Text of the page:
What Xandros Has Up Its Sleeve
Xandros, which bought Linspire in July, won't release a new commercial version of the Linspire Linux distribution. Furthermore, Freespire, the free version of Linspire, will be based on the Debian code base rather than Ubuntu, as it has been in the past.
Custom Linux provider Xandros will release a free Linux OS called "Freespire 5" during the fourth quarter of 2008. This next version of Freespire will be based on the Debian GNU/Linux "Lenny" release rather than the Ubuntu Linux platform Freespire 4 uses.
The move spearheads a new Xandros consolidated desktop strategy following its acquisition in July of Linspire, the developer of the CNR software distribution platform. Linspire also developed the commercial Linux OS called "Linspire" and the community-supported Freespire Linux desktop OS.
Prior to the acquisition, Xandros had distributed the Xandros Desktop Professional Linux and a free Open Circulation edition of Xandros Desktop Linux. Xandros is integrating the former Freespire Linux version developed by Linspire into the new Freespire 5 Linux OS. Xandros will not offer the previous Linspire Linux OS nor develop a new version of it.
Xandros will follow its release of the free Freespire 5 with the Xandros Desktop Professional 5. This OS version will be built on the same open source code base used in Freespire 5 but will include additional commercial elements, primarily for enterprise customers.
"The commercial version of the Linspire OS is folded. We have no need for it," Larry Kettler, president and CEO of Linspire -- now a division within Xandros, told LinuxInsider.
Company officials are calling the retooling of the upcoming Freespire 5 to Debian instead of continuing its Ubuntu roots the "Freespire Initiative." The idea is to help Xandros consolidate its base of users.
"It will bring the final piece to providing an end-to-end Linux solution," said Kettler.
However, the Freespire product is continuing and will grow. An active community is supporting it. The transition, however, is a little bit fluid right now, he added.
Some of the details behind the Linspire acquisition are only now surfacing. Until now, officials have been very tight-lipped about their reasons for acquiring Linspire and burying only one of its three products.
"Acquiring Linspire was part of a twofold marketing plan to advance the popularity of Linux on the desktop," Andy Typaldos, CEO of Xandros, told LinuxInsider.
One reason was to put the pieces together for a geek-free desktop Linux solution. The second reason was to provide customers with a one-stop software shop for open source packages for a variety of Linux distros.
"With Freespire, we have that product. CNR is a pure add-on for OS integration," Typaldos said.
The presence of Asus Eec PC on store shelves is one driving factor that will push the Linux desktop. This Linux-based laptop with no hard drive broke the barrier of having Linux on the desktop for everyday users, according to Typaldos.
"Now, not just geeks can buy Linux off the shelf. It's exciting to see them using Linux and they don't even know it," Typaldos said.
Xandros is going to enhance the user experience by having available applications and content for Linux. As part of this overall usability plan, Xandros will soon announce a media download for music and audio through the CNR (Click-N-Run) platform it acquired from Linspire.
Kettler runs the CNR part of the operation. The CNR platform standardizes the process and eliminates the complexity of finding, installing and managing Linux software for the most popular desktop Linux distributions.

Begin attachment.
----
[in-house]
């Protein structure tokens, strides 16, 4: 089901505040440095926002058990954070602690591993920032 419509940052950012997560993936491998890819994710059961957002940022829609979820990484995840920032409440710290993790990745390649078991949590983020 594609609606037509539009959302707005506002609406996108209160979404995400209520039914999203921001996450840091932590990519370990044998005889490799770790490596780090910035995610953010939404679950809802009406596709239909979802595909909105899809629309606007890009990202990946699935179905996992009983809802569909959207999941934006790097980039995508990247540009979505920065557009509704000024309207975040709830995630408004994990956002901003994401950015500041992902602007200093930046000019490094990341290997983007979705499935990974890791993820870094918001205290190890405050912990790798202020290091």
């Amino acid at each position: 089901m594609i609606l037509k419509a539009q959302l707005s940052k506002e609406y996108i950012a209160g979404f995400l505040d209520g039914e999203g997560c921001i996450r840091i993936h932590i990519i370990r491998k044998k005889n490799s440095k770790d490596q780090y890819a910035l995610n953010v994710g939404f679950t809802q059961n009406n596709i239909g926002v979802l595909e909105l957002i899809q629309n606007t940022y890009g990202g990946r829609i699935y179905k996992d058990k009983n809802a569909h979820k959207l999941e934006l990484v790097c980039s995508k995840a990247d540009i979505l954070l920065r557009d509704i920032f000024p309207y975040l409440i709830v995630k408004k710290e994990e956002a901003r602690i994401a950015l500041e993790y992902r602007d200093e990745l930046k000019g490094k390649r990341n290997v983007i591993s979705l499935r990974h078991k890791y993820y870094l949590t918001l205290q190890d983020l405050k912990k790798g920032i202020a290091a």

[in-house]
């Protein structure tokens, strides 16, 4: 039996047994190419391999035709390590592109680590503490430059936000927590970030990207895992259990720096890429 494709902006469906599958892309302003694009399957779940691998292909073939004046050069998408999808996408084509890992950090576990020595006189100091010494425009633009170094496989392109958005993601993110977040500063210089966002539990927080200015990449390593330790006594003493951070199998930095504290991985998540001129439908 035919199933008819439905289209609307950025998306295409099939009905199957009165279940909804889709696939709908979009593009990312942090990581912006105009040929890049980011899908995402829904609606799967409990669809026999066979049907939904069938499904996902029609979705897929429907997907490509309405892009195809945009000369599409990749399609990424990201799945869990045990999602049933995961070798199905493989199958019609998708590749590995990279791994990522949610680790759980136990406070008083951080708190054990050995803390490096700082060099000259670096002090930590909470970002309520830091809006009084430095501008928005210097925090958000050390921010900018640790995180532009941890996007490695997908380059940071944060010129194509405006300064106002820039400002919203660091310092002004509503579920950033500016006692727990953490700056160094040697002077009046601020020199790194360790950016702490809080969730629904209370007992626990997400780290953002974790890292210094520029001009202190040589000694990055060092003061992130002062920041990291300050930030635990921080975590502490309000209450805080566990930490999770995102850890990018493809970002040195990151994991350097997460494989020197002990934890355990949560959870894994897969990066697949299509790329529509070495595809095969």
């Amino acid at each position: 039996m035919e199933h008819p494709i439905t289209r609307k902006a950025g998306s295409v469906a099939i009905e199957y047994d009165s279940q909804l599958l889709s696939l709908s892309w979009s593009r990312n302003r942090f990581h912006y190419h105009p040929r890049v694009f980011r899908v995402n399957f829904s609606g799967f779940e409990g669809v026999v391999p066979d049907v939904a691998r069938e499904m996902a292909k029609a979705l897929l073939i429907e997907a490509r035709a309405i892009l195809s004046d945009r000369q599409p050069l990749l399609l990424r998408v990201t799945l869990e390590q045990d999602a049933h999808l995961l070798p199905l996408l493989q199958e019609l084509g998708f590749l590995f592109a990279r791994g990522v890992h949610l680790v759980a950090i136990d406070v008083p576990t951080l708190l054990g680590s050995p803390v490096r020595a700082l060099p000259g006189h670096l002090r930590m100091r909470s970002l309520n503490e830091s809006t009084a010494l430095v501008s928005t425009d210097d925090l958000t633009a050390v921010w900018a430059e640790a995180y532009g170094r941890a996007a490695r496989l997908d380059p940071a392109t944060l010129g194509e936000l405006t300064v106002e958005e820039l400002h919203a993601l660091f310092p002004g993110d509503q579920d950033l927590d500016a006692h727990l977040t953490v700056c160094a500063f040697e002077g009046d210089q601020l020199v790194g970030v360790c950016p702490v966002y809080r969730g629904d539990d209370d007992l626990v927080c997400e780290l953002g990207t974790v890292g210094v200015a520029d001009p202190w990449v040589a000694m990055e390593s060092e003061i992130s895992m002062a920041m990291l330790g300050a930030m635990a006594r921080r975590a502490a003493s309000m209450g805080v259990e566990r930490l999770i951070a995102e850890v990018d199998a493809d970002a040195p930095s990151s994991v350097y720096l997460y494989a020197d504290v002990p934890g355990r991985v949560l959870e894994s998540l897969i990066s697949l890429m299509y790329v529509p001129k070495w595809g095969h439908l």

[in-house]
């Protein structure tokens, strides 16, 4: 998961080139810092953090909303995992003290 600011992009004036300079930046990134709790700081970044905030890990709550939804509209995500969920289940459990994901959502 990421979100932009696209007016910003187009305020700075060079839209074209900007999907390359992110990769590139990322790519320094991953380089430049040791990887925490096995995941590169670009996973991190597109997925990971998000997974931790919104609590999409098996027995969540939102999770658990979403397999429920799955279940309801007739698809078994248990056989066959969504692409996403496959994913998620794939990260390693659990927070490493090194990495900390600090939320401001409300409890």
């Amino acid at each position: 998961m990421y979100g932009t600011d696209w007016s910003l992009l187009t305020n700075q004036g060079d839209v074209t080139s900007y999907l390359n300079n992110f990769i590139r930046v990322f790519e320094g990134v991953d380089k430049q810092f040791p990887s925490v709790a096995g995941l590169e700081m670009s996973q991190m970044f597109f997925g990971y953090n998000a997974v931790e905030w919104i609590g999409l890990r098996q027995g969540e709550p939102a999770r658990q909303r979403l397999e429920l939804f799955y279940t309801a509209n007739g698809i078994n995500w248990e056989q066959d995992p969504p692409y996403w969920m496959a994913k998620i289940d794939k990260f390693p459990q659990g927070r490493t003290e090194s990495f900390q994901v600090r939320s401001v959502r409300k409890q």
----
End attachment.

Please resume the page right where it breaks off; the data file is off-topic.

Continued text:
Linspire developed the CNR platform in 2002. The upgraded service that will be offered by Xandros will be a Web 2.0 structure, said Kettler. It will be available before the end of the year.
CNR will be the only marketplace where Linux users can search for program packages by category or other variables. The packages will be vendor-supported. Also, it will be a gathering place for collaborative Linux communities. Each offered product will have its own wiki, and both free and commercially sponsored packages will be available, he explained.
Xandros' CNR product will eliminate the need for single platform repositories of Linux packages based on distributions. For example, the offering can be branded, so a Linux vendor or hardware maker can provide its customers with a link that will appear to go to that company's Web site. However, the customer will arrive at the CNR page that has Linux programs for that particular product, explained Kettler.
People do not want to buy an operating system if it does not have enough applications to meet personal and business needs, said Typaldos. Xandros' new marketing strategy aims to solve that problem. On the commercial side, CNR breaks that vicious cycle by creating and delivering Linux content.
"A combined Xandros/Linspire development effort will return Freespire to its Debian GNU/Linux roots and put it in sync with Xandros Desktop Pro," said Typaldos. "We will have a leading-edge code base while preserving our commitment to Debian, stability, Windows interoperability, and ease of use."
This commitment allows Xandros to meet the needs of a wide range of users, from open source enthusiasts to demanding enterprise clients. In addition, Xandros is intensifying its commitment to the Freespire open source community, which will now help to drive both the Freespire and Xandros products, he added.
"This is really some of the most exciting news since the announcement of Freespire 1.0," said Tom House, Freespire community organizer. "This is what we were hoping to see -- both the continued development of Freespire and a return to a Debian base."